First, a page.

Mathew Aldred

I contributed a photo of the Pokemon character from Sol on his break to Mathew’s grey collector (grey matters) project via twitter. I wish I had managed to get more photos of this guy. Although it is not a common profession there are quite a lot of these characters working in this way in Madrid and it is a demanding job I know little about.


Making large pieces for La Corrala

I have been aiming to finish this series before the new year in order to concentrate on the body of work for the MA show in June. This has turned out to be a huge task, not helped by other demands which made it harder for me to focus on the project. I recognise that I find it hard to just pick this up when I have other things on my mind or visitors for example. Although it is a huge asset to have a studio at home in some ways I am now seriously thinking how I could organise this better. In the run up to the winter break I had a lot of work for teaching commitments and also visitors which made it impossible to focus properly on this over a concentrated piece of time. Maybe if the studio were at home but not in the centre of it that would work but for the moment at least until the summer I cannot change this.

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The huge advantage is that by using what would be the living room I can make pretty big work and I can see it properly. With this project even that has been a challenge as the doublesidedness changes dramatically with the lighting. The strength of lines and colour is dramatically different also.  Once the fabric is off the stretcher everything changes again, perhaps that is why I dont find this an easy project to dip in and out of but need whole days with nothing else on the horizon.

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With this piece I was too tentative when starting to add the women. I had shown this at the group crit in November and then I think I got scared about painting on it again. The blue first layer was too hermetic and reminded one of ceramics. My fear of destroying it got the better of me so I used yellow as a way of starting to draw the women – they were far more successful when I went over with the orange. One of the things about these pieces is all the marks are there you are stuck with them and that can feel daunting. Somehow even if the marks are not what you wanted the braver ones are always the better. It is also for me finding that I am relaxed enough to make the marks and still conscious enough to remind myself of what not to do. I think it is a thin line because I want unexpected things to be able to happen and yet I am making a lot of very conscious decisions.


With this piece it felt a bit awkward at this point and rather stiff. The line/tone not exactly working as I sometimes can. I added some darker tones with which I was still not happy about until I covered it with dots and took it off the stretcher. I am still a bit worried about not being able to explain the dots. And indeed I am not using dots on all of the pieces but am using it to link some of them together. I have always thought of the dots as a kind of grid which covers the past and as making the surface of the painting more physically there. I am not sure this is clear. I still feel compelled to do this sometimes though I don’t want it to become a lazy habit.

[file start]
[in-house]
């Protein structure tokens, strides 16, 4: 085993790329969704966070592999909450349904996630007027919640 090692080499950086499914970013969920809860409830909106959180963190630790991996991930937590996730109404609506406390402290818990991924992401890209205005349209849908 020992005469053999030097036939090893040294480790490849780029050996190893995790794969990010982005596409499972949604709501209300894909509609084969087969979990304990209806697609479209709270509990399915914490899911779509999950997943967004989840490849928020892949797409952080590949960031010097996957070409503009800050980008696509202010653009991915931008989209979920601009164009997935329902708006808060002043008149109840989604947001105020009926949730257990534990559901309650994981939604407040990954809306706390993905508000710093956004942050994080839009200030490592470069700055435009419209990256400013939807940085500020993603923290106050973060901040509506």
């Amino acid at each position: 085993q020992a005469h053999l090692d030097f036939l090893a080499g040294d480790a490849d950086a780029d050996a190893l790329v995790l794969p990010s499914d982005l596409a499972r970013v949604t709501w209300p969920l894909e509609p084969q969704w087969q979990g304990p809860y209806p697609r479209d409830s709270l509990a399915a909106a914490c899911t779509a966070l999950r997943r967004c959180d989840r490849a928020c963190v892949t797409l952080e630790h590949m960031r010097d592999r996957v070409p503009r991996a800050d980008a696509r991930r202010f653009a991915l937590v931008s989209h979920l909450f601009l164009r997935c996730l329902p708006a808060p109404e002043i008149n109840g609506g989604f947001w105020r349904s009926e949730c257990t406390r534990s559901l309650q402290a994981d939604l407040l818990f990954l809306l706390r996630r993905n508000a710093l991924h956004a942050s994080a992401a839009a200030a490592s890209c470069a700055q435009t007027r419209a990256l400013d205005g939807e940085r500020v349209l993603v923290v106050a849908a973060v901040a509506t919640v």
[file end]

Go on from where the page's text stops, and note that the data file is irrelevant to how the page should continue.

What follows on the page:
I really love line drawings and I think I will always come back to lines. This piece looked great in the studio as just lines but I know I need to add much more or it will disappear in the space. I went back the overlaying I made in the pieces in 2015 in ciempozuelos. I used line a lot there and liked both the overlaying and the ‘cave painting’ feel. That work was left there and no longer exists. It feels much less of a burden that it goes away like this but I wonder if I should maybe feel a bit more materialistic or like trying to sell something but I actually feel – I do not want it back. I should maybe revisit these ideas about owning art later on.


For this piece I have worked on top – the men in red needed more layers of line and now they feel quite balanced, but, whilst I really like this in the studio I know it will ‘disappear’ in the gallery. So now I need to decide. Do I add tone? to both? same colours? add thicker paint to work with the pink one? negative space? My problem at this point is I really need to complete these so I can finish the whole body of work. The April deadline for this exhibition isn’t real its the December one that matters. Now I am also drawn to working with other materials. Specifically cheap and non art materials but used for drawing and painting. I went to ‘Bricomart’ this morning and found a wealth of foam, wood and plastic which are potential supports. I also want to revisit complete transparency with these larger pieces and get some transparent plastic. There is also a blanket hanging up in the studio ready for experimentation. These materials also have excellent portability which is still one of my aims. Maybe what is hard about this project is a feeling I did not get to experiment enough in the process. However how much is enough?

PD: This painting from 2007 is in my bedroom (excellent storage) and I was wondering about approaching my ‘working’ subjects in the same way as I used to imagine these. This is a family, divided up by 2 canvases.  They are formally posed (as are many of the workers) for a family celebration or occasion. I always told ‘stories’ of these families in these old series and I liked to think about their relationships and how they later forgot/remembered their pasts. I like the idea of that approach and think it could work with the workers – there are also often incidental characters like the woman in the background in my sources.



Pilgrimage to Barnsley